’12 Rules for Life’ Jordan B Peterson – 8

Rule 8: Tell the Truth – or, at Least, Don’t Lie.

’12 Rules for Life’ is about how to live properly in the face of vulnerability, tragedy and malevolence. One of the propositions in the book is that life existence is usefully characterised as an interplay of order and chaos or of known and unknown, and you are always striving to balance those two. if what you are doing is too familiar you are bored, and if what you’re doing is too unfamiliar then you are anxious. ‘What you want to do is find the harmonious line between those two and that’s signified by meaning. If you can get those two things right then you can have your cake and eat it too.’ says Peterson. ‘I hope people take away the idea that there is a mode of being in the face of the vulnerability and tragedy of life that is noble and powerful and capable of sustaining them through the worst possible times without becoming corrupt and bitter.’  


It’s not that easy to tell the truth because who knows about the truth? But you can learn not to say things that you know to be false, and if you stop saying things that you know to be false then life will improve a lot. It simplifies it. It puts you in alignment with reality, and you should be in alignment with reality because there’s a lot more of it that there is of you. Peterson points to Sigmund Freud’s belief that repression contributed to the development of mental illness. The difference between repression of truth and a lie being a matter of degree, not of kind. Alfred Adler knew it was lies that bred sickness. CG Jung knew that moral problems plagued his patients, and that such problems were caused by untruth. Solzhenitsyn had exposed the lies of Stalin and the Soviet state. No educated person dared defend that ideology again after The Gulag Archipelago. Viktor Frankl, the psychiatrist and Nazi concentration camp survivor who wrote Man’s Search for Meaning, drew a similar social-psychological conclusion: deceitful, inauthentic individual existence is the precursor to social totalitarianism.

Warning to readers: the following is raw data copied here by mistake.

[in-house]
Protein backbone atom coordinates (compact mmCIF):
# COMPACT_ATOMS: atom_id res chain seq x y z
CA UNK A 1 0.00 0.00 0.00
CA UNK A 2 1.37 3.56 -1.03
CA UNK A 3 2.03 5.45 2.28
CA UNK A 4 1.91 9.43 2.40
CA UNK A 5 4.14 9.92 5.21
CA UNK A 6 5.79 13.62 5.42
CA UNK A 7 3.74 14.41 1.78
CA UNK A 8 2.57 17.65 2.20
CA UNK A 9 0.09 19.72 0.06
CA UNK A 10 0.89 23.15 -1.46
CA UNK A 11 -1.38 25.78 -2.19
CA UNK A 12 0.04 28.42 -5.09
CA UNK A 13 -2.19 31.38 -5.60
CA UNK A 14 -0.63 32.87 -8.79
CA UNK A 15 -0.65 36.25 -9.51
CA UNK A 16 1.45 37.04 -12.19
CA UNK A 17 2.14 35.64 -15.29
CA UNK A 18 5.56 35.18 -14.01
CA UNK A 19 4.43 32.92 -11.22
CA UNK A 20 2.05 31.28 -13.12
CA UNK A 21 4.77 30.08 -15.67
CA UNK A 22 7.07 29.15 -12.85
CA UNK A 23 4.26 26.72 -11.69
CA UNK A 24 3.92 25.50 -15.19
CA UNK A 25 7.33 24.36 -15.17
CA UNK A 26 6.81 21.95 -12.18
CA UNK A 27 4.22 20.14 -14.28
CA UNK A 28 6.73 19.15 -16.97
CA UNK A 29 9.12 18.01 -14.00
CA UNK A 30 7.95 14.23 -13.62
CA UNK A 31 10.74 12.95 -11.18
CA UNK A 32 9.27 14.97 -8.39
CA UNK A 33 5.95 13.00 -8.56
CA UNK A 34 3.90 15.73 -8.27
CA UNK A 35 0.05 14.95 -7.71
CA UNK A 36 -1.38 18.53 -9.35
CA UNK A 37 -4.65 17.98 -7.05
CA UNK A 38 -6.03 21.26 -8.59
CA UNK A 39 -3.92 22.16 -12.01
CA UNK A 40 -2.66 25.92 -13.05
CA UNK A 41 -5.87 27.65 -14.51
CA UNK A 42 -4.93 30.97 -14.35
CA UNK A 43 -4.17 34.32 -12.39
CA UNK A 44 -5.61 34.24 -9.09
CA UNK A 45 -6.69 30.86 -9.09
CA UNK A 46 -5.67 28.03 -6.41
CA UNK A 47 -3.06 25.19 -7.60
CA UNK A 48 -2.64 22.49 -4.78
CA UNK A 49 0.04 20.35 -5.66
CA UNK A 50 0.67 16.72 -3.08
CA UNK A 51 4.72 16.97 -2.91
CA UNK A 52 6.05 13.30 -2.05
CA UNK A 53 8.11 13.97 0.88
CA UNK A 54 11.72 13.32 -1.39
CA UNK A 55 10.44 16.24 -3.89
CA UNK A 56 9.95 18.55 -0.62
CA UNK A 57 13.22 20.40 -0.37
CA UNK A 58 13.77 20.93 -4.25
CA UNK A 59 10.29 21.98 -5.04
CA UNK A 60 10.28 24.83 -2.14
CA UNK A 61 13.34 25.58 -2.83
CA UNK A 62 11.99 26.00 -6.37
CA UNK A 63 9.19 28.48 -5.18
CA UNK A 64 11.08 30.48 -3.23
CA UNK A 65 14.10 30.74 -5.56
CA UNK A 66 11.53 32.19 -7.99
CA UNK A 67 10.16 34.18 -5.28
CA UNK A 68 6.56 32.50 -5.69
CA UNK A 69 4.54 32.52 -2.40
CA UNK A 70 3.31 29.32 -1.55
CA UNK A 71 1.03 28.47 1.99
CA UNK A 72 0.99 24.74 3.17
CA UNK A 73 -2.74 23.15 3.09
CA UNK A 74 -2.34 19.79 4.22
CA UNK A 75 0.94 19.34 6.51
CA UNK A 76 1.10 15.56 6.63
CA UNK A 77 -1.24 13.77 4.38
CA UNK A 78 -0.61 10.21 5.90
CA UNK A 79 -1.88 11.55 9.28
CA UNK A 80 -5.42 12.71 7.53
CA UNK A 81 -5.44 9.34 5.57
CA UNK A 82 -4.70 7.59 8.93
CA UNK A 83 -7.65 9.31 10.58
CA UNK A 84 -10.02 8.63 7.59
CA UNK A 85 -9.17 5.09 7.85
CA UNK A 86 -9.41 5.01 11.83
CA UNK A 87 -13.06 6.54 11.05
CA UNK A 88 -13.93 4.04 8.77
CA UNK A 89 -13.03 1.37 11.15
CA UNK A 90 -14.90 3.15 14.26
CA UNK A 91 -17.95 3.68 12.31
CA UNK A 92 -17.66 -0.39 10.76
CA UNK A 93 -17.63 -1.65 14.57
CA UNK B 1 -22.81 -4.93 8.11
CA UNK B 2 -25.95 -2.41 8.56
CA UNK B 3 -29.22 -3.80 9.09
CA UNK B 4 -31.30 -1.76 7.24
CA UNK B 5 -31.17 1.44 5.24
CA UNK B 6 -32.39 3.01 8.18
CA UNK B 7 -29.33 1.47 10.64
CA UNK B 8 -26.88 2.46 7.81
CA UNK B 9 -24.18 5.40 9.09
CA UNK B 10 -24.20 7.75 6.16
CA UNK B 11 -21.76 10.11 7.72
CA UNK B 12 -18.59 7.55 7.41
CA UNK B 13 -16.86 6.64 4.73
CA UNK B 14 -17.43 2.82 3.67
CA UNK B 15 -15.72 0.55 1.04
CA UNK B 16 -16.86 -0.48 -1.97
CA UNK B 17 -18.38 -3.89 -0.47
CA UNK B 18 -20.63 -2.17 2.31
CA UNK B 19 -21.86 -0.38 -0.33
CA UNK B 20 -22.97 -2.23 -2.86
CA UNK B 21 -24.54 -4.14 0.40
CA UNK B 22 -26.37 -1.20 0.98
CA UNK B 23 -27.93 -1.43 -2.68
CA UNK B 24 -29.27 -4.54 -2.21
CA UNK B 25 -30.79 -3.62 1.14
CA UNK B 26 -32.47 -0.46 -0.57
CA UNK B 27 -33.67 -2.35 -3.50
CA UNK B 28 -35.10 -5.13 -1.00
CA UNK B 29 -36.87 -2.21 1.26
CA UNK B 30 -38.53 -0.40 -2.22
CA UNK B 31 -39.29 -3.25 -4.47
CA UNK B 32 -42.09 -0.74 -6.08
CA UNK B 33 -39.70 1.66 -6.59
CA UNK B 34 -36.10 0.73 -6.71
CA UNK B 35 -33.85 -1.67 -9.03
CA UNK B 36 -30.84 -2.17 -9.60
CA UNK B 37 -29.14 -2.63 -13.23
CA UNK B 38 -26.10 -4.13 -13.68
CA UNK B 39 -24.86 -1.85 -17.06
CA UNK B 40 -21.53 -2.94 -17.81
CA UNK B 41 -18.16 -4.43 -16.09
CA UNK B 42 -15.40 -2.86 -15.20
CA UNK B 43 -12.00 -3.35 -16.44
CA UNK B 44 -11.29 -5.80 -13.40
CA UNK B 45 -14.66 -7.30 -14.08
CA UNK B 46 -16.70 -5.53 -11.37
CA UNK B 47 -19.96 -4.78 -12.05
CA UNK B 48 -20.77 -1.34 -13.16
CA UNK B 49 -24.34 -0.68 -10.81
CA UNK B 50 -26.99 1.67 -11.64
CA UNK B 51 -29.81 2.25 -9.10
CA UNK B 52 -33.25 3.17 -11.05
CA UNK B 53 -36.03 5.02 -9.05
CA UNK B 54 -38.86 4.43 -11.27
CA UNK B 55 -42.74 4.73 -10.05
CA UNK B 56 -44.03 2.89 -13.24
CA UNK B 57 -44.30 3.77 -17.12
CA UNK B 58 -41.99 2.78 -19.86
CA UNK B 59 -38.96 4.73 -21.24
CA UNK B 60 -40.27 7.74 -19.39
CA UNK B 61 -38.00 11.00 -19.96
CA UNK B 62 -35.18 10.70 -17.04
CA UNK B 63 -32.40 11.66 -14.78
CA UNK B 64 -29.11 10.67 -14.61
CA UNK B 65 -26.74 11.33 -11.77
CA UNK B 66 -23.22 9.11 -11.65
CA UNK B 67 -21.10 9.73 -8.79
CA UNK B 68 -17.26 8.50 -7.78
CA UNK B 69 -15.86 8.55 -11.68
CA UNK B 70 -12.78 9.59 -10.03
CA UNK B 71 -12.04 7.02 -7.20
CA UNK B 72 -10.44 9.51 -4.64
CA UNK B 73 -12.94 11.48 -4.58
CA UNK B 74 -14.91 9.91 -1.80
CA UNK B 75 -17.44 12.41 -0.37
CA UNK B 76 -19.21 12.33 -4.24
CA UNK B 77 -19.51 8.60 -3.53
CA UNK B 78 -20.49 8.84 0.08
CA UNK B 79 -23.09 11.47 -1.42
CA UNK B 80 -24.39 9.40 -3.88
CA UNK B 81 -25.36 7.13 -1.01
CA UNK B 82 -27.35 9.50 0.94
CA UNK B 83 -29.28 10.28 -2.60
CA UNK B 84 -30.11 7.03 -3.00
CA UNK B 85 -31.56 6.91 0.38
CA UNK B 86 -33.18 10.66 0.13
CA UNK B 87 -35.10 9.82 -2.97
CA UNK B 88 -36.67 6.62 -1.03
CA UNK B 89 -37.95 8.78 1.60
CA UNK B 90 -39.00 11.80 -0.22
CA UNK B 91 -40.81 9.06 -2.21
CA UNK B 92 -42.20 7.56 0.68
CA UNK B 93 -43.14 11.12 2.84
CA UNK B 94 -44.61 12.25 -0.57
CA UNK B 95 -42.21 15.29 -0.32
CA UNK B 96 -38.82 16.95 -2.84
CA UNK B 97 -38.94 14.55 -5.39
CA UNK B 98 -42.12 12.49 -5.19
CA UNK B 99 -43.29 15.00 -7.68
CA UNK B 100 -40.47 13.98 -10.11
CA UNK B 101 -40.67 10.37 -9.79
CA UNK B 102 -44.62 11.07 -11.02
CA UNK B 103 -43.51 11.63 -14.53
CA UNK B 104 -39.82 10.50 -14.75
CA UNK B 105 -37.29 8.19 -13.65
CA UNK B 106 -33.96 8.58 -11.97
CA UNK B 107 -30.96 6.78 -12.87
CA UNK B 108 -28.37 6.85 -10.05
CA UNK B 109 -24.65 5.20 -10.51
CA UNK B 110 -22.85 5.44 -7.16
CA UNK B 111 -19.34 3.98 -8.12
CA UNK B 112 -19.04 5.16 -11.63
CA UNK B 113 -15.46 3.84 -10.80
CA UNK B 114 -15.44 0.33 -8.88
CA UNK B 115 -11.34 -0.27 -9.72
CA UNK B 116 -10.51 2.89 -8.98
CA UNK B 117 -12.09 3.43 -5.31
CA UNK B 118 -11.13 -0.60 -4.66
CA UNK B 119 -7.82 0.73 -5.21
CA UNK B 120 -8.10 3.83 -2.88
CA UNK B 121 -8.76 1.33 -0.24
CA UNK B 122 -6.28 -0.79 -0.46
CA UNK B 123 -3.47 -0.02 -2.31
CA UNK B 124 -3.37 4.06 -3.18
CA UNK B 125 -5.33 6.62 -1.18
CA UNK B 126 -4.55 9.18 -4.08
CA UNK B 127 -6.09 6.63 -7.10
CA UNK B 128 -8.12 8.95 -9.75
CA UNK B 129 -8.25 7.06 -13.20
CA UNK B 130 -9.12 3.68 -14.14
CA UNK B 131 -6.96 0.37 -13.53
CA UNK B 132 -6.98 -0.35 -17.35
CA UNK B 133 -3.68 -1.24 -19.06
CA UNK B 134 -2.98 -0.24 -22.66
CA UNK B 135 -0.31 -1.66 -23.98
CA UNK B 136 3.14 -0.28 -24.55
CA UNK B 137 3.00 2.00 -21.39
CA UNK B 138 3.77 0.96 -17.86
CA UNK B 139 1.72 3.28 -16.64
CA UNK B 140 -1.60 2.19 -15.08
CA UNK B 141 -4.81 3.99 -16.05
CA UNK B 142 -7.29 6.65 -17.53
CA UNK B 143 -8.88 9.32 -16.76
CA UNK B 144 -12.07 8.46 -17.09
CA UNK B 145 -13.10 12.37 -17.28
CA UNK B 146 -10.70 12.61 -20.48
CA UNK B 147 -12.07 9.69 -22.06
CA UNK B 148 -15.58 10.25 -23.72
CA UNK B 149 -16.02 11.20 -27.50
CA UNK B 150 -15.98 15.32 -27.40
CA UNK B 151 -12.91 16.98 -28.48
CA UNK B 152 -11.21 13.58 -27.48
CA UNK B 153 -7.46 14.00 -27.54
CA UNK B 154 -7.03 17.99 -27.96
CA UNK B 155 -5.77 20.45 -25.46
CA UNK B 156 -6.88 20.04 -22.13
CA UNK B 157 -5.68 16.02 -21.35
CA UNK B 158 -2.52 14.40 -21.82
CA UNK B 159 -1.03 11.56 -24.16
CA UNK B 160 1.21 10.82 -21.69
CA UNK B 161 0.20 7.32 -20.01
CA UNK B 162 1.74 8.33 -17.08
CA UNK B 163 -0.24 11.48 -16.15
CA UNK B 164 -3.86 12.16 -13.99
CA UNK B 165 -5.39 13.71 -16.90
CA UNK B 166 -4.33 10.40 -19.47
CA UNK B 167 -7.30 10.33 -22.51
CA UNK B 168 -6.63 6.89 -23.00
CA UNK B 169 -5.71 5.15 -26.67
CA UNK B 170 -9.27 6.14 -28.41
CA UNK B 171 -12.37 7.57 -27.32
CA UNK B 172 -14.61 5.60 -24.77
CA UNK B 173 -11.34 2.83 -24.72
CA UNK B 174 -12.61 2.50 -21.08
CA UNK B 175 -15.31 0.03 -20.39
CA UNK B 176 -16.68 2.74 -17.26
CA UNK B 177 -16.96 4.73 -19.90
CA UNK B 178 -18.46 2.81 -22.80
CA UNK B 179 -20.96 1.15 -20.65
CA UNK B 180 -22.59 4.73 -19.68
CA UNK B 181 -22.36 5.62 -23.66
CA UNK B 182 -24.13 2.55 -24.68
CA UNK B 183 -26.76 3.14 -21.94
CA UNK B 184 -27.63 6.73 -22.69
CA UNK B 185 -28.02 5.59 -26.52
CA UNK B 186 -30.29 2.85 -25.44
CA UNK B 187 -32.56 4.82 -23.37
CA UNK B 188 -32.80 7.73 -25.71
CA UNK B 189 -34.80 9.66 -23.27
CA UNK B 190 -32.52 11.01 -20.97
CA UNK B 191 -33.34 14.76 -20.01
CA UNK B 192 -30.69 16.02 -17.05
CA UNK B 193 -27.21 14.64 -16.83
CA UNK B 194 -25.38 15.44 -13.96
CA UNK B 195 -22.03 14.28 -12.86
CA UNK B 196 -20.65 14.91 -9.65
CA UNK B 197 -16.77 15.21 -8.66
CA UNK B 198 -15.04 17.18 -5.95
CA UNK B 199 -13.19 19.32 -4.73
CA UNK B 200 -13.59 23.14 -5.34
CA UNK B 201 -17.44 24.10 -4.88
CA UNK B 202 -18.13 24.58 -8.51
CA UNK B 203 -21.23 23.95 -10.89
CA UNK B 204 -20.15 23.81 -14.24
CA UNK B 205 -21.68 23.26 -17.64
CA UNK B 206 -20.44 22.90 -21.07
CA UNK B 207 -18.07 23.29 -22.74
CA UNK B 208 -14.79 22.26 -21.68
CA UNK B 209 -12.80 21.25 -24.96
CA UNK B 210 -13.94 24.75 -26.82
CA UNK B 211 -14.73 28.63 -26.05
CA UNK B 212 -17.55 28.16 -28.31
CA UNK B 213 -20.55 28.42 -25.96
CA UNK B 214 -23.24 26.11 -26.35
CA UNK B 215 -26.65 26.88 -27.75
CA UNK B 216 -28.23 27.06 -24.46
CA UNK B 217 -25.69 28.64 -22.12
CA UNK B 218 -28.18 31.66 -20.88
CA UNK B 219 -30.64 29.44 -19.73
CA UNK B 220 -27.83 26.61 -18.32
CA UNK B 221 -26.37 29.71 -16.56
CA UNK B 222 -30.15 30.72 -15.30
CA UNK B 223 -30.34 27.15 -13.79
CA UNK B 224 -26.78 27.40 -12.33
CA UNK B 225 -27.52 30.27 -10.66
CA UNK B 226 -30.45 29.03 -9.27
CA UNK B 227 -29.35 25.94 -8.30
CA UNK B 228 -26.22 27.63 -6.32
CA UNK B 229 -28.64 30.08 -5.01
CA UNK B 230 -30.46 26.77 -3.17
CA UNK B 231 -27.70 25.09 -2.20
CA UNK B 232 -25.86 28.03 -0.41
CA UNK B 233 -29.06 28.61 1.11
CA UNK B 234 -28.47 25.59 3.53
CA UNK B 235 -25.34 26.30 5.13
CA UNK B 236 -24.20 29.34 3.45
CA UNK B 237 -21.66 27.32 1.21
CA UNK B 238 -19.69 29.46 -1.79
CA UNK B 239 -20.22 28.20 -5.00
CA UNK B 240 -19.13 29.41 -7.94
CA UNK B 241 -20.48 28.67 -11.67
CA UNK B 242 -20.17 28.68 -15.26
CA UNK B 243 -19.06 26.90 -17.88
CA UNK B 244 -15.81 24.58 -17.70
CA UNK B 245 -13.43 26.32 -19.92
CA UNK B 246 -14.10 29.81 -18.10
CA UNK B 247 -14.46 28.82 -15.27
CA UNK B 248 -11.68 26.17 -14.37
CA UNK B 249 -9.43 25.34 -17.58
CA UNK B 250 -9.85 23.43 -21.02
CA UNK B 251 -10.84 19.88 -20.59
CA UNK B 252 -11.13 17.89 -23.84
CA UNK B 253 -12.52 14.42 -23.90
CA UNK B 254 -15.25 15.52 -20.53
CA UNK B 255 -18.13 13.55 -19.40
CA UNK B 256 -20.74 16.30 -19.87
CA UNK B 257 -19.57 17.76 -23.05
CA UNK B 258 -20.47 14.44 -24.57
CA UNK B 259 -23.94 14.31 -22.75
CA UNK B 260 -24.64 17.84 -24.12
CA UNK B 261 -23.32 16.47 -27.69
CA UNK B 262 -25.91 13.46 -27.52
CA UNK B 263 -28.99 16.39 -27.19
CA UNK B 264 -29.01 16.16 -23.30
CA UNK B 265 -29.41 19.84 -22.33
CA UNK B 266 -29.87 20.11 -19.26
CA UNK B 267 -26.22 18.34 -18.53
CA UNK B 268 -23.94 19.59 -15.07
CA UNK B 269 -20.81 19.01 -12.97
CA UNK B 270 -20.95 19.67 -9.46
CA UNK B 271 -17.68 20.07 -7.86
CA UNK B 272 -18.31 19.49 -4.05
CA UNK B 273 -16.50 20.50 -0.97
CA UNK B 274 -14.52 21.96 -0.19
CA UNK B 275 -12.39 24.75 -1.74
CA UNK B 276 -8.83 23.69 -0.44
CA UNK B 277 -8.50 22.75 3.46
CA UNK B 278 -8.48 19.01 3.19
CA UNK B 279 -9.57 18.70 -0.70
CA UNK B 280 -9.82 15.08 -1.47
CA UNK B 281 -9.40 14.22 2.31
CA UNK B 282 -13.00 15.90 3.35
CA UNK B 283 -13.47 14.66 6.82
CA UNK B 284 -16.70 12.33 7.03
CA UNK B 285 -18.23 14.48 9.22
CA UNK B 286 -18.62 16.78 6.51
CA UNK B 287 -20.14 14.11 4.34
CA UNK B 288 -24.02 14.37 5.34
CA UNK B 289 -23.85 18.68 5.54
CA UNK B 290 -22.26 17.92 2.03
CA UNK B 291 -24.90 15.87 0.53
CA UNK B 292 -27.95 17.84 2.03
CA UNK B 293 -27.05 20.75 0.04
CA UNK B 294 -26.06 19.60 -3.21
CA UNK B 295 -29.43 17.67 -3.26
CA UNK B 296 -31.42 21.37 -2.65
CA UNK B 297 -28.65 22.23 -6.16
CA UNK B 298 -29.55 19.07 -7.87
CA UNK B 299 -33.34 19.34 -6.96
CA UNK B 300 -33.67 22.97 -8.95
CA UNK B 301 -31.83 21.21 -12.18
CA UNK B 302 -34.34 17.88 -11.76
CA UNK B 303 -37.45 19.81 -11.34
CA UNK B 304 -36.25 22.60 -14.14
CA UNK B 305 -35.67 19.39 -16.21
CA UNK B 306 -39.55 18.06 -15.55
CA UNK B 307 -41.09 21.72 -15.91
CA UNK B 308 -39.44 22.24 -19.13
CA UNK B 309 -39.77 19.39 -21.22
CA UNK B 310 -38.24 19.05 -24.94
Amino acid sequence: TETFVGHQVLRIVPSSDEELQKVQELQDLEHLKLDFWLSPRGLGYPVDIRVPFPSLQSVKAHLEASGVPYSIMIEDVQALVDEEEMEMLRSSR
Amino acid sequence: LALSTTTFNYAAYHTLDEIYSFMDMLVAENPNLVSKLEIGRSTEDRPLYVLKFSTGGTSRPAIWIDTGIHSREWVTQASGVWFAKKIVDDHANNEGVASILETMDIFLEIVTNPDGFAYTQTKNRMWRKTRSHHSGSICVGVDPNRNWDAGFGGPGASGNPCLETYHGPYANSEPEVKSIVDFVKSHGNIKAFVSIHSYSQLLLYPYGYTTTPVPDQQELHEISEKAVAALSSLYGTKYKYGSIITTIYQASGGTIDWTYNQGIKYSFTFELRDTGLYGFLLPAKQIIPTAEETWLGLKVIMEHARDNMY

‘All these thinkers,’ writes Peterson ‘all centrally concerned with pathology both individual and cultural, came to the same conclusion: lies warp the structure of Being. Untruth corrupts the soul and the state alike…I have repeatedly observed the transformation of mere existential misery into outright hell by betrayal and deceit.’ Even if the truthful spirit might not yet be able to bring Heaven on Earth, it may manage to reduce suffering. Peterson quotes Milton’s Paradise Lost and the temptation of Lucifer and gives an intriguing psychological analysis. Also a wonderful reading of the Egyptian myth of Osiris, Set, and Horus.

Peterson calls it a meta-goal to live in truth. It is a way of approaching and formulating goals themselves. It is the sword that Christ sends in Matthew 10:34. It is the action needed to keep the machinery running smoothly. It is the vigilance that counteracts the fact that things unattended fall apart. The truth ‘will keep your soul from withering and dying while you encounter the inevitable tragedy of life.’

There are so many wonderful nuggets in this chapter. You will just have to read it for yourself.

I will tell you a bit about Chapter 9 tomorrow!